Kaleigh Pare’s father is a Michigan Tech alumnus and an engineer who recruits for Chrysler. But until she joined Michigan Tech’s Women in Automotive Engineering program, Kaleigh, 17, only knew about cars how to drive one and change the oil – “with the help of my dad.”
This week, she’s participating in a summer youth program at Michigan Tech called Women in Automotive Engineering (WIAE), and she’s learning about aerodynamics, suspensions, airbags, hybridization and pollution, controls and l calibration, autonomous vehicles.
And the engines. “I had no idea how many components there are in an engine, how complex they are,” she says.
Kaleigh and her twin sister, Quinn, are both taking WIAE. The same goes for Aleeha Azhar, only her trip to Michigan Tech took a bit longer than Kaleigh and Quinn, who live in Memphis, Michigan, near Port Huron. Aleeha, 16, is from Sialkot, a small industrial town in Pakistan’s northeastern Punjab region. She is one of four students from Roots International Schools taking part in Tech’s summer youth programs this week.
Aleeha doesn’t drive and she says she didn’t know anything about cars until this week. His school offers opportunities for summer scholarship programs, including WIAE.
She says she chose it because “I felt I would be more comfortable with girls”.
women can do anything
Were Kaleigh and Aleeha surprised to find a class full of girls eagerly exploring the possibilities of automotive engineering? “Women can do anything,” Kaleigh replies decisively. “I’m not sure women can do whatever“Aleeha intervenes. “There are places in Pakistan where women are still treated as inferiors. But that is changing. My city is very progressive. And my parents are very supportive.
Programs like WIAE are key to encouraging more young women to consider automotive engineering as a career path,” says Cynthia Hodges, Michigan Tech alumnus and chassis manager at Ford Motor Company. “As an automotive engineer, I’m working on something that makes a difference every day for almost everyone in the world. There’s no better way to make the world a better place than working on cars and cars. trucks.”
GM Exec predicts a bright future
Gary Smyth agrees. Executive Director of Global Research and Development for General Motors, Smyth, was visiting Michigan Tech’s Advanced Power Systems Research Center (APSRC) this week and took the opportunity to share some of his insights with the girls.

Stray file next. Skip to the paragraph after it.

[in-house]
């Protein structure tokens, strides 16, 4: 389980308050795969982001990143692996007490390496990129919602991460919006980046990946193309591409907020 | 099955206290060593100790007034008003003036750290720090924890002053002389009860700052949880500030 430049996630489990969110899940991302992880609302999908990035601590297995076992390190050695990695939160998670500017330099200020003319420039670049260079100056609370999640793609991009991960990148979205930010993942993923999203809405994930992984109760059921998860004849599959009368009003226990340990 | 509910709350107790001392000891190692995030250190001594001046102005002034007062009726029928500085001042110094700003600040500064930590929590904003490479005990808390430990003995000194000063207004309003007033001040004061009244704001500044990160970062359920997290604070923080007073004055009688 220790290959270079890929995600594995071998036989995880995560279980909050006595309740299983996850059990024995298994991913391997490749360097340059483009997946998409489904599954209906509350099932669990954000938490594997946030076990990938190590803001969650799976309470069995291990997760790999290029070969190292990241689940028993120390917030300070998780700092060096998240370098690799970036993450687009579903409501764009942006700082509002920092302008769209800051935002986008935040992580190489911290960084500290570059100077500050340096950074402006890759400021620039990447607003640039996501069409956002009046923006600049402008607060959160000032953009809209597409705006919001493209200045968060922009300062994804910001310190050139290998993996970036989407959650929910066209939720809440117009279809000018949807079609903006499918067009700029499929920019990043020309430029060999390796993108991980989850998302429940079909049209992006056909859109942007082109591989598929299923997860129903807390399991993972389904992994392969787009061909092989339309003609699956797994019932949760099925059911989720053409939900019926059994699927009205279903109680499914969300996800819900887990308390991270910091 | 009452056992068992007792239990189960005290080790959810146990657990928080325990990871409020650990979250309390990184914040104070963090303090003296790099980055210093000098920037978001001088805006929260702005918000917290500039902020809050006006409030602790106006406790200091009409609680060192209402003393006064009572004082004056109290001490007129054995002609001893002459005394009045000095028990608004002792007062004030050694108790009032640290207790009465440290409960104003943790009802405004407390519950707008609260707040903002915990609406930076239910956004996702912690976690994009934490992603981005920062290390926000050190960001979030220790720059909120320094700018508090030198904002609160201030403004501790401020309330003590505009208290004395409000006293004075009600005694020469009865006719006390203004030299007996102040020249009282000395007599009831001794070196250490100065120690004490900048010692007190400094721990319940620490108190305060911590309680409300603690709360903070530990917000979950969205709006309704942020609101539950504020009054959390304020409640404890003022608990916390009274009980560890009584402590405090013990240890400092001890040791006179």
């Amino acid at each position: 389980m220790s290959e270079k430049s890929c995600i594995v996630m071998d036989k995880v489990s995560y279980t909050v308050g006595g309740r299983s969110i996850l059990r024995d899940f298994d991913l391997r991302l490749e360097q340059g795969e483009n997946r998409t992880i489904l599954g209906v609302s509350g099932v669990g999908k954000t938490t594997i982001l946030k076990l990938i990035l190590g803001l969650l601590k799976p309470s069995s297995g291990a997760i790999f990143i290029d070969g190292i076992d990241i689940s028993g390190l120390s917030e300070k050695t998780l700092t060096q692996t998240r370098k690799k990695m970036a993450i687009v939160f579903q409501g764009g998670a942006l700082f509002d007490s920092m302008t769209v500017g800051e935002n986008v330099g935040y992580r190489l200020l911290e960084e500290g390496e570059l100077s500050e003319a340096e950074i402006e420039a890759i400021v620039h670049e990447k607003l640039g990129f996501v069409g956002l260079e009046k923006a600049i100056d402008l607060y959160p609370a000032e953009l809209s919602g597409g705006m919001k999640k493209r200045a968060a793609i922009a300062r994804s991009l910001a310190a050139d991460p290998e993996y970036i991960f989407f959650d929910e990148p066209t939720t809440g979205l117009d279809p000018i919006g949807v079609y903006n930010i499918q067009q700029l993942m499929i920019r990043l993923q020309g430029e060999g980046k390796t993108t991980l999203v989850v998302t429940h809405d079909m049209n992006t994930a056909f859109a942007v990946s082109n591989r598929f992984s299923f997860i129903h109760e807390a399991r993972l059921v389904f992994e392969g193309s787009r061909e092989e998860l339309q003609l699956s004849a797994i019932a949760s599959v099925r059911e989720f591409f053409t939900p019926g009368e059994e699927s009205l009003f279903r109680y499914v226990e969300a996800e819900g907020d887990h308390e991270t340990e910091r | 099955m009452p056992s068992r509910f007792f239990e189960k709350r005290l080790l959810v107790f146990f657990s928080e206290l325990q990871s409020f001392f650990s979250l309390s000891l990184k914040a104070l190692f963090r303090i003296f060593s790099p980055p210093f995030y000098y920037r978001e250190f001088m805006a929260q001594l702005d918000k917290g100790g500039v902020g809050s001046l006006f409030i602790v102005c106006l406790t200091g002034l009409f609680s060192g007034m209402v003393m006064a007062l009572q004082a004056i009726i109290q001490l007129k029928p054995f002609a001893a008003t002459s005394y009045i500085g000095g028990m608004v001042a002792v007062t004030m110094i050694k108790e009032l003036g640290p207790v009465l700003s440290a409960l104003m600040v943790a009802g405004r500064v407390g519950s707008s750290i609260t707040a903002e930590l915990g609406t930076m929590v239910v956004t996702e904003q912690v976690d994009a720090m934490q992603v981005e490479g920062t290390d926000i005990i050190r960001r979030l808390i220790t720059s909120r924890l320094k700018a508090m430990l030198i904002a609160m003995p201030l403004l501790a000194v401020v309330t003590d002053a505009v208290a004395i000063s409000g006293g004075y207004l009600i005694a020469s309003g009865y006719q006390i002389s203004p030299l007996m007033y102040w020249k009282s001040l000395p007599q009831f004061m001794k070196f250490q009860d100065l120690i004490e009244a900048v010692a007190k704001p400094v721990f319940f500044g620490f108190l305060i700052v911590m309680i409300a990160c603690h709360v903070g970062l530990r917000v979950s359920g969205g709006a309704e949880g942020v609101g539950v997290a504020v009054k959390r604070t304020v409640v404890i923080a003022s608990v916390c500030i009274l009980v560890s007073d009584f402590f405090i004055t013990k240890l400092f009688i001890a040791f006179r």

“It’s a great time to be a woman in this industry,” he told them. “The automotive industry is coming back to Michigan. It’s a great university; these are great courses. The automotive industry needs people with a wide range of skills: computer science, mechanical engineering, electrical engineering, software engineering. The he connected and autonomous vehicle industry alone will employ many thousands of people in Michigan.
Smyth, whose daughter, Sarah, is attending a summer youth program on small business and entrepreneurship at Michigan Tech this week, says the summer programs give high school students a sense of school culture. ‘university. “What’s really important is showing girls the opportunities in STEM (science, technology, engineering and math) and the breadth of options in the automotive industry. They discover the impact they can have on environment and society.
WIAE students learn about modern automotive technology in Michigan Tech’s mobile lab at APSRC, a state-of-the-art engineering teaching lab featuring the sophisticated technology used in the automotive industry today. This is the second year of the program. Last year it had automotive sponsors, but this year it didn’t.
The homeroom teacher is Chris Morgan, and when Morgan talks about automotive engineering, he knows what he’s talking about. He spent seven years in the automotive industry, including as a product development engineer at General Motors. He has also worked as a calibration engineer, software development engineer, validation engineer, and diagnostic strategist.
One day this week, he explored “infotainment” with his class. Automotive industry term for technology on the car’s dashboard – from radio and CD player to touchscreens that display information ranging from oil pressure and speed to fuel range and fuel level. volume of music being played – infotainment is the software interface between the driver and the vehicle.
After the girls familiarized themselves with the different types of infotainment systems, they embarked on a “treasure hunt,” looking for controls that changed the radio from AM to FM, displays that informed the driver tire pressure, oil life, fuel range and other vital information. They searched for their checklist of items in a Prius, a Chevy Volt, a Ford Fusion, and a natural gas pickup truck.
“We can’t find the tire pressure thing in the Prius,” complained a team of girls. “That’s good,” said Shane Severn, a fifth-year mechanical engineering student at Tech who was helping teach the class. “Because there is none.”
Morgan, who also taught WIAE last year, said the girls continue to surprise him. “I’m amazed and impressed with how insightful they are, how they’re able to stay interested and engaged even when cars aren’t really their thing,” he explains.
Michigan Technological University is a public research university founded in 1885 in Houghton, Michigan, and enrolls more than 7,000 students from 55 countries around the world. Consistently ranked among the top universities in the nation for return on investment, the University offers more than 125 undergraduate and graduate programs in science and technology, engineering, computer science, forestry, business and economics, health professions, science humanities, mathematics, social sciences, and the arts. The rural campus is located a few miles from Lake Superior in Michigan’s Upper Peninsula, providing year-round opportunities for outdoor adventure.